Puppy vaccination schedule

Like most young animals, puppies are at risk of many illnesses and diseases, so it’s vital that you get your puppy vaccinated (the so-called puppy shots) at a young age and that you follow the correct puppy vaccination schedule.

It's vital you get your puppy vaccinated and that you follow the correct puppy vaccination schedule.

Puppy vaccination schedule: when, what and why

In order to do that you need to know what to vaccinate against, and when. Luckily, that’s easy – you just need to follow the advice of your vet and you’ll be fine.

Having said that, it’s important that you know what shots your puppy needs. You also need to know when your puppy needs his shots. Missing even one of the vaccinations could have tragic consequences for your puppy.

You will also need to be aware that while vaccinations are essential for your puppy’s health and well-being, they do also have some associated risks and side effects.

Why you must vaccinate your puppy

Most young animals are born with under-developed immune systems and this makes them vulnerable to disease. To give them a fighting chance at survival, nature provides a substance called colostrum, which occurs naturally in their mother’s milk.

However, from the age of about 5 weeks the effects of the colostrum begin to diminish, and by 16 to 20 weeks it will offer no protection at all. Vaccinating your puppy provides him with the protection against nasty diseases that he needs when this happens.

Diseases that puppy shots protect against

Puppy vaccinations are often called a “five in one” vaccination because they’re given in combination to protect against 5 dangerous diseases. There may also be other vaccines based on dangers specific to the environment where you live, such as if there’s a heartworm risk. And sometimes, vets will offer a “six in one” that includes the five vaccinations from the “five in one” plus vaccination against Coronavirus.

Your puppy’s immunization will be against these 5 “core” diseases:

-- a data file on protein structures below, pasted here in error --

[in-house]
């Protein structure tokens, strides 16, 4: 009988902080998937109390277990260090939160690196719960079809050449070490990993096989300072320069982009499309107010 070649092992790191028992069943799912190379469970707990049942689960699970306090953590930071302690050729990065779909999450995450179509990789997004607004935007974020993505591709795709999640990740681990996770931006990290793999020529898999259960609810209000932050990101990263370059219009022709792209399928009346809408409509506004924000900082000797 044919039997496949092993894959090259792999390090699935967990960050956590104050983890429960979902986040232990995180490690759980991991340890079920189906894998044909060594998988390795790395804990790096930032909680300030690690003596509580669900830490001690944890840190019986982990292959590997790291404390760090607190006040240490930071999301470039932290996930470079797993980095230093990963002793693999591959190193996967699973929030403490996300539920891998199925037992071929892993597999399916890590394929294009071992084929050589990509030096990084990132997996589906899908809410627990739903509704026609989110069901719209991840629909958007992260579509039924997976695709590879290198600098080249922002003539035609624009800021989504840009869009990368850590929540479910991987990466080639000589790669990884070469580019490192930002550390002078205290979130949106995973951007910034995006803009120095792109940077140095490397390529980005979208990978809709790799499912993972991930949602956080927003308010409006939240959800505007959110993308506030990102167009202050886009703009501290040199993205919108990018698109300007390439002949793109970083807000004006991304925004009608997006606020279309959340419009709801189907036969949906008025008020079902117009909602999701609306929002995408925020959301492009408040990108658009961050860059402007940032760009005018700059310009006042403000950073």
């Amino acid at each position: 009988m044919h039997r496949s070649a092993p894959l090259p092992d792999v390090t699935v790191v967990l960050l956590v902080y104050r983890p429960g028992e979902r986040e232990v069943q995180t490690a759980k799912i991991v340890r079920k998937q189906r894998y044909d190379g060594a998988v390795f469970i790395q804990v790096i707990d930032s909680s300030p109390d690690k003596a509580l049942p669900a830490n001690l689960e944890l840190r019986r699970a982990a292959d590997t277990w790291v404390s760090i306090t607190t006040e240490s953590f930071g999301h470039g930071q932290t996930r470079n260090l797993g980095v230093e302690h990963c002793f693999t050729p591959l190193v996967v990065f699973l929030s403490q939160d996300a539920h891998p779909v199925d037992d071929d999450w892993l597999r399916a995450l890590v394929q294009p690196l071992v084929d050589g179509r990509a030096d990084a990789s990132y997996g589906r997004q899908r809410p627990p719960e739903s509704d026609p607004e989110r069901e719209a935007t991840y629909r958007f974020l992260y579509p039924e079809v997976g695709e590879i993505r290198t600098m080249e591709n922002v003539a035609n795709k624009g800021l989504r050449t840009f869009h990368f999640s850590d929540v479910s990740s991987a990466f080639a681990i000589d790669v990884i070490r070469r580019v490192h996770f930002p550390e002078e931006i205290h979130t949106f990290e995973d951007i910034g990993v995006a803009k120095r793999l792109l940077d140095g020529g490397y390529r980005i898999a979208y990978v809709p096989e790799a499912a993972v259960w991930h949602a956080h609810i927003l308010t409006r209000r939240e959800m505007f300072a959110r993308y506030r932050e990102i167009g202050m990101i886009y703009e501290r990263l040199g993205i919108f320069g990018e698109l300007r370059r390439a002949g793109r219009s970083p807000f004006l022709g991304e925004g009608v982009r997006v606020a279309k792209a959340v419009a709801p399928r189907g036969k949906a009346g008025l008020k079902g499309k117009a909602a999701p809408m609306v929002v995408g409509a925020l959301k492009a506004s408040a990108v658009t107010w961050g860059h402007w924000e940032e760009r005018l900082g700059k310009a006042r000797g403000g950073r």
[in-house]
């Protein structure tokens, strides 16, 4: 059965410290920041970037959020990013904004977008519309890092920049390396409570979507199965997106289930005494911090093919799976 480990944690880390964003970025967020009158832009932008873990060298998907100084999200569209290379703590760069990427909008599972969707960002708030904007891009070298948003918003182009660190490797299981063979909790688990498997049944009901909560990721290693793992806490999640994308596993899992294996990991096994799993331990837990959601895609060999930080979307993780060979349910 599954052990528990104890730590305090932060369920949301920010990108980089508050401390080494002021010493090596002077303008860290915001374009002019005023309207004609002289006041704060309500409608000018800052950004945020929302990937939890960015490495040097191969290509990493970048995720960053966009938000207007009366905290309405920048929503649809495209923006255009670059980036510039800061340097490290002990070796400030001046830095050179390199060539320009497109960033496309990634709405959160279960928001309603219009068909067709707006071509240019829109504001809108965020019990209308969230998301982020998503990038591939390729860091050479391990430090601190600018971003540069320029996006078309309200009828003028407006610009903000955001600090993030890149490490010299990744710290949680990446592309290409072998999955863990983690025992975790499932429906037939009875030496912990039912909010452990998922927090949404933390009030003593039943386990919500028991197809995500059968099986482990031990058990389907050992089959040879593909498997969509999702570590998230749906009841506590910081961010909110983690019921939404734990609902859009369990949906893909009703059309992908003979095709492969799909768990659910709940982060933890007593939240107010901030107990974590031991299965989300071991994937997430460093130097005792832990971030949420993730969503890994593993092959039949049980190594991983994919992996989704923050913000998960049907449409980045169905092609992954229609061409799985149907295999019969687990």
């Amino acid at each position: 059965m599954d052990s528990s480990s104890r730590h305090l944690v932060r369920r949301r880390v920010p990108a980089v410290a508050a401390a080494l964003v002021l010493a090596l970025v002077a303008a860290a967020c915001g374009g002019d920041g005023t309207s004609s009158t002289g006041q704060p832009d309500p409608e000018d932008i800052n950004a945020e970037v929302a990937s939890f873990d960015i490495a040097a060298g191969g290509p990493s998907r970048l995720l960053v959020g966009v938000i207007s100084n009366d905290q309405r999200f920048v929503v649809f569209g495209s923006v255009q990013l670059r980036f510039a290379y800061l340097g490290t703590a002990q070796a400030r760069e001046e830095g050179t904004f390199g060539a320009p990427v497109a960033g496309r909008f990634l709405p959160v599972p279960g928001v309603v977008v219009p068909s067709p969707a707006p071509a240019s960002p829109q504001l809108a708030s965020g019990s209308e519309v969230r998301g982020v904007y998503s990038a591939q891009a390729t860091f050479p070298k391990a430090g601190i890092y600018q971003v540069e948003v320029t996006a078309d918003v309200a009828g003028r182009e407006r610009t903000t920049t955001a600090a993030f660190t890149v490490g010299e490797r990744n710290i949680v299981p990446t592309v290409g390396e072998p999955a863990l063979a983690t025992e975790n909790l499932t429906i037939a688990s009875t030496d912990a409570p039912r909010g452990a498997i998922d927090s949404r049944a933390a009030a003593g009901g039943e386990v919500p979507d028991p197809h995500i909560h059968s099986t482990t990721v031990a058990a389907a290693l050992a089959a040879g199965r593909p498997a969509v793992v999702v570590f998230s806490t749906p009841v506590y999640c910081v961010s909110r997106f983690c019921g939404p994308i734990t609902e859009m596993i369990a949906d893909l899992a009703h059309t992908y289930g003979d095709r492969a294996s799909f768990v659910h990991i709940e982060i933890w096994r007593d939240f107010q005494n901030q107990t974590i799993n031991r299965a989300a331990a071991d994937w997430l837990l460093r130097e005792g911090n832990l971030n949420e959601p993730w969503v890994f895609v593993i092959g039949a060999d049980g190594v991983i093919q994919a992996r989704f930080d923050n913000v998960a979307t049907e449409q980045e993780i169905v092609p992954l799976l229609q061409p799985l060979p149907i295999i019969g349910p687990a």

Canine distemper

Canine distemper is a highly contagious and usually fatal disease. Transmission of the disease is usually via contact with discharge and secretions from the eyes or nose of an infected dog. If it’s left untreated it causes seizures, convulsions and ultimately heart and respiratory failure.

Canine hepatitis virus

The canine hepatitis virus spreads by contact with the saliva, urine or stool of an infected dog. It attacks the abdominal organs and can cause death within 6 to 10 days of infection.


Leptospirosis is a serious bacterial disease. It’s spread by coming into contact with the urine of an infected dog. It’s got a very high mortality rate because it causes extensive damage to the digestive tract, liver damage and kidney failure.


Parainfluenza is an extremely contagious form of kennel cough. It’s usually transmitted via physical contact with an infected dog, although it can also become airborne and be transmitted that way.

Parvo virus

The Parvo virus is highly contagious. It’s a viral disease that’s spread through contact. Parvo is particularly dangerous to puppies and young dogs and can often be fatal if it’s left untreated.

Puppy vaccinations schedule

Your puppy will receive his or her first series of vaccines between 6 and 8 weeks of age. Your vet will decide the proper puppy vaccination schedule for your dog and each vet will have their own preferred schedule, but this is a common timetable:

5 weeks: Parvovirus (for puppies at high risk, check with your vet).

6 and 9 weeks: 5 in 1 vaccine (Distemper, Hepatitis, Leptospirosis, Parainfluenza, Parvo), plus Coronavirus where this is a concern.

12 weeks: Rabies (timing may vary, according to local bye-laws).

12 & 15 weeks: 5 in 1 vaccine, plus Coronavirus and Lyme disease where these are a concern.

Adult (annual shots): 5 in 1 vaccine plus Coronavirus and Lyme disease where these are a concern, Rabies.

Risks and side-effects of puppy vaccination

Although vaccinations are an absolute must for your puppy, there are some risks involved. Mostly these are mild reactions such as swelling and/or pain at the injection site, lethargy and/or mild fever.

In some cases though severe allergic reactions can occur. Although these are rare, the reactions can include hives, facial swelling, and difficulty breathing. If your puppy develops any of these symptoms you should call your vet immediately.

Auto-immune disorders are also a possibility, but such reactions to vaccination are extremely rare, and despite the potential risks, most veterinarians agree that the benefits of puppy vaccinations far outweigh the risks. It’s important though that you follow the correct puppy vaccination schedule recommended by your vet.

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